One of the most common questions we get after, “what is FHIR?” is, “what is SMART?” followed closely by, “What is SMART on FHIR?”
This article aims to clear those questions up.
SMART, which is an acronym for “Substitutable Medical Applications, Reusable Technologies”, was born in 2010 and is run out of the Boston Children’s Hospital Computational Health Informatics Program and the Harvard Medical School Department of Biomedical Informatics.
SMART started with a $15M grant from the ONC with the purpose of building a standard framework that allows the development of “interchangeable healthcare applications”.
The original goal was to enable any developer to create a healthcare application that would work at any healthcare organization, regardless of EHR. A huge focus was placed on the “substitutable” aspect—SMART wanted it to be very easy for providers to try new applications (ie., substitute) so they could easily try multiple solutions and pick what worked best for them.
The vision was for providers at an individual level to have the power to select and use the applications best suited to their needs without forcing every provider in the healthcare organization to use the same apps:
The goal of SMART is audacious and can be expressed concisely: an innovative app developer can write an app once, and expect that it will run anywhere in the health care system. Further, that app should be readily substitutable for another.”
Sound familiar? If you’re asking yourself, “wait, isn’t that just like FHIR? Or Redox for that matter?”, the answer to both of those questions is, “in spirit, yes”.
Making an Interoperable Reality
As it turns out, the need to build solutions that work for providers and patients no matter the software system in place is a big enough problem that a lot of people are working to fix it.
When SMART first started, the objective was to define a data standard that would make this type of “build once, go anywhere” model possible. Before finding too much traction, FHIR, the new health information exchange standard being developed by Health Level Seven International, began gaining support from the healthcare community. FHIR was negotiating and defining the standard so in late 2013 that SMART pivoted to what it is today, which is a standard that works in conjunction with and on top of FHIR.This is why people commonly refer to it as “SMART on FHIR”.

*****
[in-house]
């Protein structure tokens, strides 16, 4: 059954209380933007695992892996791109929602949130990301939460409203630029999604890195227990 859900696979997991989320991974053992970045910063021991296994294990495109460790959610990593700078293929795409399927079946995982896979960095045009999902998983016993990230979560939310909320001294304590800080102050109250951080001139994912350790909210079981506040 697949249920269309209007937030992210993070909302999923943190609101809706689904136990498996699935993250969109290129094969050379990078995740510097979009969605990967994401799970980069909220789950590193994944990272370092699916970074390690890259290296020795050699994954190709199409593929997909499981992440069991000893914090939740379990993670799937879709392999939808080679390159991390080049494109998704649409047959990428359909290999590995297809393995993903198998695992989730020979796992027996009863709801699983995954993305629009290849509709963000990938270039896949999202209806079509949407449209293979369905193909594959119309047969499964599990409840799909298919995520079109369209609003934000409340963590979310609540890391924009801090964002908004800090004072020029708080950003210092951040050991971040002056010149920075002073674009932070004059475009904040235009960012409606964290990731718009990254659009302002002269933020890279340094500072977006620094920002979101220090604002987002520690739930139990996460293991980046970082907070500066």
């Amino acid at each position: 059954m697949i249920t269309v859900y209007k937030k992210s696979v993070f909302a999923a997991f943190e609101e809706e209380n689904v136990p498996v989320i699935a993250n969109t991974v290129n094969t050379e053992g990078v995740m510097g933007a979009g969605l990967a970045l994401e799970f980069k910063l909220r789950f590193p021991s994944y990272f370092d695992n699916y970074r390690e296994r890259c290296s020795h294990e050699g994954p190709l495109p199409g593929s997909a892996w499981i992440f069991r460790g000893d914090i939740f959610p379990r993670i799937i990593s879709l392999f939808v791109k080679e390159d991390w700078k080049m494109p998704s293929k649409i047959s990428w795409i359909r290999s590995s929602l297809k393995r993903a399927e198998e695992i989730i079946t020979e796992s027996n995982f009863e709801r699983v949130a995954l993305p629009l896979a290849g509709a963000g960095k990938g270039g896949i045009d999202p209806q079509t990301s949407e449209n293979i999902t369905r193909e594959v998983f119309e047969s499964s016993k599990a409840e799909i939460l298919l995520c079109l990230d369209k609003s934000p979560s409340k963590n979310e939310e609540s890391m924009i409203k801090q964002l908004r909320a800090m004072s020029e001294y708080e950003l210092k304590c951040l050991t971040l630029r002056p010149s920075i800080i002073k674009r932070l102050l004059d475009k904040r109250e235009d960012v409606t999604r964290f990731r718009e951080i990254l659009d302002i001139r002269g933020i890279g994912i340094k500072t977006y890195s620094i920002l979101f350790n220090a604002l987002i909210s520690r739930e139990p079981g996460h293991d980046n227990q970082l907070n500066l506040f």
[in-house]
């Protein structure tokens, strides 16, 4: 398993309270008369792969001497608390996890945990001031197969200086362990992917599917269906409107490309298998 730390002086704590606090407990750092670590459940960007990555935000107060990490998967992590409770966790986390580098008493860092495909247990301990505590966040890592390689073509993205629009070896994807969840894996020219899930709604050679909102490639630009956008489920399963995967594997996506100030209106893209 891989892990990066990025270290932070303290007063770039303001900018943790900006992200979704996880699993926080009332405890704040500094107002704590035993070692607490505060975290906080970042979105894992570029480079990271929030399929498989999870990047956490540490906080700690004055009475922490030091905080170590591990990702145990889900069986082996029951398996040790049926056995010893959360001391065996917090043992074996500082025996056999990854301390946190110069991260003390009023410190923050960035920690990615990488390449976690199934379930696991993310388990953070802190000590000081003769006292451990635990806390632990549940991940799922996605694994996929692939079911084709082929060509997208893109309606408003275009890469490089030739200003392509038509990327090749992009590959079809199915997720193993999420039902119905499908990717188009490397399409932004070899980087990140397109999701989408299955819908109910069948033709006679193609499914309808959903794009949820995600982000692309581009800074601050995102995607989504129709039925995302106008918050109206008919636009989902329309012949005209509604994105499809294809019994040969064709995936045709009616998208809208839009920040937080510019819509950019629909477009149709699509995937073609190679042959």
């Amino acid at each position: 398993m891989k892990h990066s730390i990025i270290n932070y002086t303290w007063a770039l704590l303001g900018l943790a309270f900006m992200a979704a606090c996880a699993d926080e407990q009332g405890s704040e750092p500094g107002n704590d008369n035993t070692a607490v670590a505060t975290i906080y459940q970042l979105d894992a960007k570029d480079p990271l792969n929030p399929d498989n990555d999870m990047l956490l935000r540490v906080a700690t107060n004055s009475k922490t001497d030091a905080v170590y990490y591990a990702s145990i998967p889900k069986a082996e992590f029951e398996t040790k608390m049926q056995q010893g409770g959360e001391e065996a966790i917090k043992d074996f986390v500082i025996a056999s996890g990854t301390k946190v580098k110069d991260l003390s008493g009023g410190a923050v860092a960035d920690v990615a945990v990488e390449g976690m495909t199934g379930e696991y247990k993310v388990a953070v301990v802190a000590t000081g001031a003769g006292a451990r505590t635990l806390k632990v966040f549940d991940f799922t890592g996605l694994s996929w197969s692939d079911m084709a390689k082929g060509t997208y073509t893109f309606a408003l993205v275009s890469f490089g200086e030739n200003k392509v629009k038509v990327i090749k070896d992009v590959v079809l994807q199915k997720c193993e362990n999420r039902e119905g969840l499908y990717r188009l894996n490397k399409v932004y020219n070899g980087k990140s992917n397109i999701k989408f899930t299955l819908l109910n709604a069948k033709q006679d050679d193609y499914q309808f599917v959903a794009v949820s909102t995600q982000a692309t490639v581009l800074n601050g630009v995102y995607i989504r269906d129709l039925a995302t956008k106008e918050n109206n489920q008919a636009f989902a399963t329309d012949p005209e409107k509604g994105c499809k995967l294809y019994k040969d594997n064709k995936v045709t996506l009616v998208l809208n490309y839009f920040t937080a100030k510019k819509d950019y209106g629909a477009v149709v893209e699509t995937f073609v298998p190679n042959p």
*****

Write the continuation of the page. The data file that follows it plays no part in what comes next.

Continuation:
SMART moved away from developing the standard and instead focused on formalizing the process for interacting with FHIR interfaces, outlining how the apps will be “launched” from the EHR, and standardizing the security protocols used by third-parties to exchange data with healthcare organization’s EHR systems.
SMART is also very committed to producing “how-to documentation” designed to help developers get up to speed on what FHIR makes available and how to build alongside SMART for future roll outs to live healthcare settings. They have also collaborated closely with EHR vendors like Cerner to build out sandbox environments where applications can simulate their workflow and even show off their product to prospective customers in the SMART Gallery.
One of the best examples to help understand SMART is to think about authorizing apps via Facebook works. In this scenario, Facebook is the EHR: it stores all the personal information about the patient/person. The data format and standard which Facebook uses to store this data is the equivalent of FHIR. When people use Facebook, rather than creating a new login for every new application they want to authorize, they can grant the app access to specific pieces of information (FHIR resources) stored on Facebook (EHR). The mechanism that handles approving this authorization – the thing that outlines what this needs to happen pre and post clicking accept – in the healthcare world will be SMART.